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Kateryna Ilyashenko in Kyiv and Nick Allen in Berlin -
After the International Monetary Fund’s (IMF) approval on March 11 of its $17.5bn loan package to Ukraine, with $5bn due to flow immediately to bolster Kyiv’s dwindling coffers, the population could be forgiven for thinking the material hardships of recent months will start to ease. Wrong, as President Petro Poroshenko made abundantly clear on March 10.
"Life won’t improve shortly," Poroshenko warned in televised comments a day before IMF chief Christine Lagarde blessed the crucial injection of funds, as he spoke about the country’s reforms unfolding in "tough wartime conditions”.
"If someone understands the reforms as improvement of people’s living, this is a mistake," added Poroshenko, also announcing a four-fold increase in defence spending that will inevitably impact already limited means for social welfare and pensions.
Those tough wartime conditions seem to secure – for now – the population’s support for the defence spending hike to $3.8bn, or 5.2% of GDP. People are anxious about pro-Russian rebels in eastern Ukraine pushing westward in the fierce fighting of recent weeks, and fearful that they could take more ground if February’s shaky ceasefire collapses. “In the current situation, [more defence spending] is a good thing,” said 33-year-old Kyiv businessman Vitaliy Zanadvorov. “We will have to deal with the consequences later, but at the moment it is necessary. Our army has been neglected for more than a decade. It is time to renew the trust in it.”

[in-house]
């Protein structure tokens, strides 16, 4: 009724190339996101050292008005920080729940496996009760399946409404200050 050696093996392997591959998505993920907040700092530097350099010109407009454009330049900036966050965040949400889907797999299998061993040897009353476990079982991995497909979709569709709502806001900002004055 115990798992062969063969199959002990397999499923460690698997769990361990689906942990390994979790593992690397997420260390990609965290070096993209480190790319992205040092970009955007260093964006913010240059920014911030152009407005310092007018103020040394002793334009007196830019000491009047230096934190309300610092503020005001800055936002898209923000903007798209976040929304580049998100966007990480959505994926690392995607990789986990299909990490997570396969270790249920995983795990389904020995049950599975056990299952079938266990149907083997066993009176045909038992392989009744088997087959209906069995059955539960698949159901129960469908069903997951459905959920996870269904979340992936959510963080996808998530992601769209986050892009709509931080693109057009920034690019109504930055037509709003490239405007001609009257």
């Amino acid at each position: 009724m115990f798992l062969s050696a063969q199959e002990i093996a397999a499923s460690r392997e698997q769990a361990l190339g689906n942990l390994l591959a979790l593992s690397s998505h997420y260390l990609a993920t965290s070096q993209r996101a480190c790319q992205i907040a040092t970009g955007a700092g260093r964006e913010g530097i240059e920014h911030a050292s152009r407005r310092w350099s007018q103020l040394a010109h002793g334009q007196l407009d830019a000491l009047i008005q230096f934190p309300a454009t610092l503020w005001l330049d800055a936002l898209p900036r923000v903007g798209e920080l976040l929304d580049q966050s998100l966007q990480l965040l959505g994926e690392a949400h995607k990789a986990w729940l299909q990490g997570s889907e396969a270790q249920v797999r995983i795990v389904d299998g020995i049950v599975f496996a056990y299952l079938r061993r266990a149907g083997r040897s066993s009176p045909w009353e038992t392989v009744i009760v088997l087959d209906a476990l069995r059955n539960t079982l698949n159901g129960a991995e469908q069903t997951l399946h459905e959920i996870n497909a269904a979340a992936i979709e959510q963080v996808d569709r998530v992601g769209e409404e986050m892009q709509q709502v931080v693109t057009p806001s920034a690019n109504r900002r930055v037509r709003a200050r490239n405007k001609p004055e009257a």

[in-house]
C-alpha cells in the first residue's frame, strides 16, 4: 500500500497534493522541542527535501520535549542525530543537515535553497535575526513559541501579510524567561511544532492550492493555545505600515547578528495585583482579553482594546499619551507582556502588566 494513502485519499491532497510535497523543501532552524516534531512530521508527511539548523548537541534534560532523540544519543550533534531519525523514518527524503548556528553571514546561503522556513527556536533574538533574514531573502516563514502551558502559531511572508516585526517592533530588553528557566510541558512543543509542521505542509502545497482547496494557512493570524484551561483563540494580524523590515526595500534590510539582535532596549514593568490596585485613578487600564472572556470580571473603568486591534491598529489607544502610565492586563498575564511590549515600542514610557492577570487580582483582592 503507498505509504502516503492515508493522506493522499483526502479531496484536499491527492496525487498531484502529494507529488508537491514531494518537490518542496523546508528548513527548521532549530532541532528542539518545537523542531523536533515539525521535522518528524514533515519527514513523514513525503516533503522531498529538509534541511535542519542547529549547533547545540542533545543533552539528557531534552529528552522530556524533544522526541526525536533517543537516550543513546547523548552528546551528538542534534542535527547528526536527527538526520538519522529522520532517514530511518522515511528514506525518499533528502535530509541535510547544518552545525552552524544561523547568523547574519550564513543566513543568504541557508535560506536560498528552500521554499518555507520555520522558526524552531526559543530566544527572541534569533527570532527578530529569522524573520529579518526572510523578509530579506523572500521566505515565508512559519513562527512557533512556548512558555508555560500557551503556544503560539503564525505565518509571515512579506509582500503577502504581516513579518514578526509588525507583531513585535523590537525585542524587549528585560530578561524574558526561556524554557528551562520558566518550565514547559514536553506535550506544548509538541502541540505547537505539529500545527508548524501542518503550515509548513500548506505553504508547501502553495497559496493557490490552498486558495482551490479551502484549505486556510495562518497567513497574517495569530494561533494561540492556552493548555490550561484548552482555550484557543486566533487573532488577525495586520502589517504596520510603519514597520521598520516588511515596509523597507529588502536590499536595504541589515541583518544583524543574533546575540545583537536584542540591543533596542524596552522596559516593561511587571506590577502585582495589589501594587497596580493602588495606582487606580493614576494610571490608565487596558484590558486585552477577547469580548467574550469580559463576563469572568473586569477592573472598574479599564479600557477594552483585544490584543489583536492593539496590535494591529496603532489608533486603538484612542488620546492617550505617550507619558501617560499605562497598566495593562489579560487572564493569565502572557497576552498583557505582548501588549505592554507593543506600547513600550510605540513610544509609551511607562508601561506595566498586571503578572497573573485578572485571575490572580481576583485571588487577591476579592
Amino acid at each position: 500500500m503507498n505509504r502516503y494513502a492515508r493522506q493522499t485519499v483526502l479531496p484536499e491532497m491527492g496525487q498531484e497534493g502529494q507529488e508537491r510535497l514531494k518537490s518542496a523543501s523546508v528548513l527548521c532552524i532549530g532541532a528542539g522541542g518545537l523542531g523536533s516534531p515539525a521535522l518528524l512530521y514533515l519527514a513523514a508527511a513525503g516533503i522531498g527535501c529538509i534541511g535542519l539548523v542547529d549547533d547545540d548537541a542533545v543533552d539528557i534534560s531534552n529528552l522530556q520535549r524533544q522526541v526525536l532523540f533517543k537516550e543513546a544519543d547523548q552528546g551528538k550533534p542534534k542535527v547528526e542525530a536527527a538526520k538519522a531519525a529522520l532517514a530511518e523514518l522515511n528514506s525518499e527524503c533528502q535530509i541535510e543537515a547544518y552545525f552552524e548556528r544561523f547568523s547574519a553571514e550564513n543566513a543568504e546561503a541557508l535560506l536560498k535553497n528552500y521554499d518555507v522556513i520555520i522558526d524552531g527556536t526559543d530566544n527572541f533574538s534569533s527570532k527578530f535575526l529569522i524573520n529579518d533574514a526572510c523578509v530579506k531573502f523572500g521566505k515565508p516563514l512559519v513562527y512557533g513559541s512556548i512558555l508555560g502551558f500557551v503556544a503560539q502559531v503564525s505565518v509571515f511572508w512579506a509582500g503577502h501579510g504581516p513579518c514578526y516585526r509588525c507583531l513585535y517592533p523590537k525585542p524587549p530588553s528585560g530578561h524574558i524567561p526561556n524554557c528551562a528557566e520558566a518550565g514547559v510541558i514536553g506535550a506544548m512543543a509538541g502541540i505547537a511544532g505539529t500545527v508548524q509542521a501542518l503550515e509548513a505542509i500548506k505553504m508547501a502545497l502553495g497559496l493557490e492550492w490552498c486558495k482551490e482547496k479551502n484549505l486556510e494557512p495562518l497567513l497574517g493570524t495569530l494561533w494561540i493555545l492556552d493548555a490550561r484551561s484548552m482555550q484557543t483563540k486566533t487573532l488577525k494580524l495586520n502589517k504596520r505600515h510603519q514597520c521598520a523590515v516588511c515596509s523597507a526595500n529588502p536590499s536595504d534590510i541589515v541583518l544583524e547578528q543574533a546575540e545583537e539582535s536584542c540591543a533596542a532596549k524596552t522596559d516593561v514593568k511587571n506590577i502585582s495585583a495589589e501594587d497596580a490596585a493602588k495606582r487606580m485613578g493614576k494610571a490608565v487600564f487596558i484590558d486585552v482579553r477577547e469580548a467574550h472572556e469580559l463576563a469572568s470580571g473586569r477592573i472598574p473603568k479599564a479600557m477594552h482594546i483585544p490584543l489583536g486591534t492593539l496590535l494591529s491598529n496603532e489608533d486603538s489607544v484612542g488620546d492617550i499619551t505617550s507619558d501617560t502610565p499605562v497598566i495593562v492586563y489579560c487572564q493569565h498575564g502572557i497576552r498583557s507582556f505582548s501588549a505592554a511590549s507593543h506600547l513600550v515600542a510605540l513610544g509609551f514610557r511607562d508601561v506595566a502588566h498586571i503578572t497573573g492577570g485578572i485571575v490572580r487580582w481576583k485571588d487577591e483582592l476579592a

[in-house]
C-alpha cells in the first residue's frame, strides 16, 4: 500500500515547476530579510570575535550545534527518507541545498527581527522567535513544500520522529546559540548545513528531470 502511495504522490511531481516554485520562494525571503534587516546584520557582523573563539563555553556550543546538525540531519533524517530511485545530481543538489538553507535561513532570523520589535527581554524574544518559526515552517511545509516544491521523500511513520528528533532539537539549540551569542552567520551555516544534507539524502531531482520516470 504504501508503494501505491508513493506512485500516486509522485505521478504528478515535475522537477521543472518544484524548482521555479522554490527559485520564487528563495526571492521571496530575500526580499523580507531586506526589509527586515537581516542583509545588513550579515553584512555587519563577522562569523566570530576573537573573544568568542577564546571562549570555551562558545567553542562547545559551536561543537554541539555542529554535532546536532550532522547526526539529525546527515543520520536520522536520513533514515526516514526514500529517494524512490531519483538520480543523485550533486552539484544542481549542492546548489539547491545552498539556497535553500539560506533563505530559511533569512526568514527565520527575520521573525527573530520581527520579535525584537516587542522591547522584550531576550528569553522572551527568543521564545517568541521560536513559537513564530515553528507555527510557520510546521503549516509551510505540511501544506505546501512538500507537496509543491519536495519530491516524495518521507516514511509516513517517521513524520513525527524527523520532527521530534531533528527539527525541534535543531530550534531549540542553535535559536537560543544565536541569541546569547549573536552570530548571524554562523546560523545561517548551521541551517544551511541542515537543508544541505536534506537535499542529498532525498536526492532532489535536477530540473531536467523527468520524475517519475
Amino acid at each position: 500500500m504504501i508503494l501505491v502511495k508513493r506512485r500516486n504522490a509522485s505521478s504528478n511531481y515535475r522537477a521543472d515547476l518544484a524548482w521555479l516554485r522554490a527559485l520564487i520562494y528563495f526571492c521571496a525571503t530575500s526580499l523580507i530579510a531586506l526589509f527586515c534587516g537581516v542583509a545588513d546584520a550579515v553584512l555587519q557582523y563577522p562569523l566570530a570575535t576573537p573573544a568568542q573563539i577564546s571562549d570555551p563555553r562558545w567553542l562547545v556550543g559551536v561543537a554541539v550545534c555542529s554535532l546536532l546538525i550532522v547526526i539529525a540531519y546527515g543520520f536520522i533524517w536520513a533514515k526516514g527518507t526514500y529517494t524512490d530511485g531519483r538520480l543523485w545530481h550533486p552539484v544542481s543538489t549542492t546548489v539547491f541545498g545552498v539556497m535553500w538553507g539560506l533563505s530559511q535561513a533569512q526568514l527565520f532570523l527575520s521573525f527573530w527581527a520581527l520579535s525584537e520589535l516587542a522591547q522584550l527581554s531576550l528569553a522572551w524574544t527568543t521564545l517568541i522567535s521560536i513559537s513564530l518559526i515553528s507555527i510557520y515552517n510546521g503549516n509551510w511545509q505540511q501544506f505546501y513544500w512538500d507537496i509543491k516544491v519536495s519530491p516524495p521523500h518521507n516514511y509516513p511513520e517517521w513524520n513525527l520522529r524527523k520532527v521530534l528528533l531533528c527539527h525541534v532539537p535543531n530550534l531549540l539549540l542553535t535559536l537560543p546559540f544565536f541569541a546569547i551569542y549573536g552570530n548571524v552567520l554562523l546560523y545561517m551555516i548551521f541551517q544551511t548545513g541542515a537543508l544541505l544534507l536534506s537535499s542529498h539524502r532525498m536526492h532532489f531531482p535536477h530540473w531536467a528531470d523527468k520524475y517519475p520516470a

Renewing trust is a recurring theme at the moment: Following the IMF loan approval, former National Bank of Ukraine board member Vasyl Horbal said rebuilding confidence is the priority. “The IMF decision is definitely positive news for Ukraine,” Horbal told Forbes. “The economy is in such a state that we need funds now, we need to return trust to our banking and financial system.”
At the same time, the broader cost of the loan and another $7.5bn expected from other international organizations is sinking in hard to consumers. Under austerity measures demanded by the IMF, gas prices, for example, will be brought into line with EU levels, soaring 280% by 2017. “I didn’t know they will increase, especially that much,” said pensioner Valentina Podenko, 77. “I’ll just have to stop eating I guess,” she added with a gallows humour laugh that often accompanies such blows in the former Soviet republic.
Overall, the picture for Ukraine remains grim by a whole pile of yardsticks: rampant inflation – officially hitting 34.5% last month but likely much higher in reality – casualties from the fighting (more than 6,000 killed), endemic corruption and towering foreign debt, to name a few. Repayments on the latter in 2015 will effectively gobble up the first tranche of the IMF loan. Ukraine has to make some $5.4bn of foreign debt repayments this year, with central bank reserves down to just $5.6bn on March 1.